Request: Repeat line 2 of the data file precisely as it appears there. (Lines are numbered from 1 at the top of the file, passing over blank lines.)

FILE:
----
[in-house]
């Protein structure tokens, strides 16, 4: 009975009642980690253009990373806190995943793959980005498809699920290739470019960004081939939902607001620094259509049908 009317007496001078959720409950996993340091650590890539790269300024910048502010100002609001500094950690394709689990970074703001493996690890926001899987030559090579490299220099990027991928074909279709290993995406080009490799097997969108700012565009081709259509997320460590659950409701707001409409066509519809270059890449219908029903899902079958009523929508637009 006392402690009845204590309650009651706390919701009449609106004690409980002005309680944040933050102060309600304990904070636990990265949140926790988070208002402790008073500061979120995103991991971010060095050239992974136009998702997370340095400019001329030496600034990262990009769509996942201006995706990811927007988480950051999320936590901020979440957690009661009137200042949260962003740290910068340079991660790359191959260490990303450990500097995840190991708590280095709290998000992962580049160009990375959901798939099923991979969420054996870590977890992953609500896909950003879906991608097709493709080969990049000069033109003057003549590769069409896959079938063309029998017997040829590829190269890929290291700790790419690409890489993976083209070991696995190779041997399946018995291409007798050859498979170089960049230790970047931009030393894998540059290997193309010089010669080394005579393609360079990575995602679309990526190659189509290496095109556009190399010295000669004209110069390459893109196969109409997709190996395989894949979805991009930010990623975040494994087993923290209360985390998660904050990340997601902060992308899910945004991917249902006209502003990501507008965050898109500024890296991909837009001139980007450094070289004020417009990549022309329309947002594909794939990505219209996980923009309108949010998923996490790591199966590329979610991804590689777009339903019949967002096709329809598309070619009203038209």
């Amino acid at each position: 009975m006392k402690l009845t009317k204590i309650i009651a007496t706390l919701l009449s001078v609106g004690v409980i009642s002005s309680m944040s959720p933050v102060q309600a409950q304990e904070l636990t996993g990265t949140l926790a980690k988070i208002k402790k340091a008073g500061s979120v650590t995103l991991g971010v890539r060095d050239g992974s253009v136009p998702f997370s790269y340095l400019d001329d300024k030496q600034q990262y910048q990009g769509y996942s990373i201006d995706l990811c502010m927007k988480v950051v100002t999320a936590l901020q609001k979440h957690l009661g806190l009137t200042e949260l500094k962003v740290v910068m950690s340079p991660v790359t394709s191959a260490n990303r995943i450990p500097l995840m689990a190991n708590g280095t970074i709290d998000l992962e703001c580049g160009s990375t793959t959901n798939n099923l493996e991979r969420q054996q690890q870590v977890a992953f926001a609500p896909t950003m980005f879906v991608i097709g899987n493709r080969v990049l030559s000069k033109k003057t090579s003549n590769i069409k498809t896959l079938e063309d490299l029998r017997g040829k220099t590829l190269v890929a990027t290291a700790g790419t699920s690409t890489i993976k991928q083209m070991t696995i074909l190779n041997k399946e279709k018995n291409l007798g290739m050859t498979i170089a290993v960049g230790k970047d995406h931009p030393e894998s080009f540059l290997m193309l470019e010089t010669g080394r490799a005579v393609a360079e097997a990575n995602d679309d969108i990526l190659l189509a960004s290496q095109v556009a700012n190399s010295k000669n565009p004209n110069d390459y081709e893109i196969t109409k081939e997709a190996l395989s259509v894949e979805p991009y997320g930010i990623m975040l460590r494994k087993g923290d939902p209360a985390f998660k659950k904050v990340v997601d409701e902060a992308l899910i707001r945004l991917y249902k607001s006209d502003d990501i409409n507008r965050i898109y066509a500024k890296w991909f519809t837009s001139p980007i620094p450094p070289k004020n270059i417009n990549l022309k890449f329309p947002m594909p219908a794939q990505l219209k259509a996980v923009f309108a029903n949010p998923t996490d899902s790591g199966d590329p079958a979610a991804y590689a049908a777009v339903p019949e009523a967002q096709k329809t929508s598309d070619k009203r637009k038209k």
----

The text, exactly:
């Protein structure tokens, strides 16, 4: 009975009642980690253009990373806190995943793959980005498809699920290739470019960004081939939902607001620094259509049908 009317007496001078959720409950996993340091650590890539790269300024910048502010100002609001500094950690394709689990970074703001493996690890926001899987030559090579490299220099990027991928074909279709290993995406080009490799097997969108700012565009081709259509997320460590659950409701707001409409066509519809270059890449219908029903899902079958009523929508637009 006392402690009845204590309650009651706390919701009449609106004690409980002005309680944040933050102060309600304990904070636990990265949140926790988070208002402790008073500061979120995103991991971010060095050239992974136009998702997370340095400019001329030496600034990262990009769509996942201006995706990811927007988480950051999320936590901020979440957690009661009137200042949260962003740290910068340079991660790359191959260490990303450990500097995840190991708590280095709290998000992962580049160009990375959901798939099923991979969420054996870590977890992953609500896909950003879906991608097709493709080969990049000069033109003057003549590769069409896959079938063309029998017997040829590829190269890929290291700790790419690409890489993976083209070991696995190779041997399946018995291409007798050859498979170089960049230790970047931009030393894998540059290997193309010089010669080394005579393609360079990575995602679309990526190659189509290496095109556009190399010295000669004209110069390459893109196969109409997709190996395989894949979805991009930010990623975040494994087993923290209360985390998660904050990340997601902060992308899910945004991917249902006209502003990501507008965050898109500024890296991909837009001139980007450094070289004020417009990549022309329309947002594909794939990505219209996980923009309108949010998923996490790591199966590329979610991804590689777009339903019949967002096709329809598309070619009203038209």